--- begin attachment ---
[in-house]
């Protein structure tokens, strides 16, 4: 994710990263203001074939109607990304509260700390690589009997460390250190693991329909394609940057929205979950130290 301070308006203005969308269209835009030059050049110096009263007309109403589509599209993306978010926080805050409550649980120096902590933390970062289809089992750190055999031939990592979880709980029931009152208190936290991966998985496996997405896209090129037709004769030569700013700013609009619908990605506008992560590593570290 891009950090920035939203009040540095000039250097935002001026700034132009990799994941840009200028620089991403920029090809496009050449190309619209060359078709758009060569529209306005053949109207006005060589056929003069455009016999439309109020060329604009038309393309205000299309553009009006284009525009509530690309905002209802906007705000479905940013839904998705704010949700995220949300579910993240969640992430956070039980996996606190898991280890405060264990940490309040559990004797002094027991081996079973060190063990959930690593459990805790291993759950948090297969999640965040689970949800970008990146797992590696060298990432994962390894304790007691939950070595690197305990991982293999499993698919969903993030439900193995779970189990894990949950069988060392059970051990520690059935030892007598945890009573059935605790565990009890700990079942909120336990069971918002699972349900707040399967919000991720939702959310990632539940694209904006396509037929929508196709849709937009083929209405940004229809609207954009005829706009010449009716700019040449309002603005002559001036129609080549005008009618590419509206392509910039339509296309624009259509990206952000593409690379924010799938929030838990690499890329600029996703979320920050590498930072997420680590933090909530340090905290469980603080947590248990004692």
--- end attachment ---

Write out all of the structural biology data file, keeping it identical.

[in-house]
């Protein structure tokens, strides 16, 4: 994710990263203001074939109607990304509260700390690589009997460390250190693991329909394609940057929205979950130290 301070308006203005969308269209835009030059050049110096009263007309109403589509599209993306978010926080805050409550649980120096902590933390970062289809089992750190055999031939990592979880709980029931009152208190936290991966998985496996997405896209090129037709004769030569700013700013609009619908990605506008992560590593570290 891009950090920035939203009040540095000039250097935002001026700034132009990799994941840009200028620089991403920029090809496009050449190309619209060359078709758009060569529209306005053949109207006005060589056929003069455009016999439309109020060329604009038309393309205000299309553009009006284009525009509530690309905002209802906007705000479905940013839904998705704010949700995220949300579910993240969640992430956070039980996996606190898991280890405060264990940490309040559990004797002094027991081996079973060190063990959930690593459990805790291993759950948090297969999640965040689970949800970008990146797992590696060298990432994962390894304790007691939950070595690197305990991982293999499993698919969903993030439900193995779970189990894990949950069988060392059970051990520690059935030892007598945890009573059935605790565990009890700990079942909120336990069971918002699972349900707040399967919000991720939702959310990632539940694209904006396509037929929508196709849709937009083929209405940004229809609207954009005829706009010449009716700019040449309002603005002559001036129609080549005008009618590419509206392509910039339509296309624009259509990206952000593409690379924010799938929030838990690499890329600029996703979320920050590498930072997420680590933090909530340090905290469980603080947590248990004692």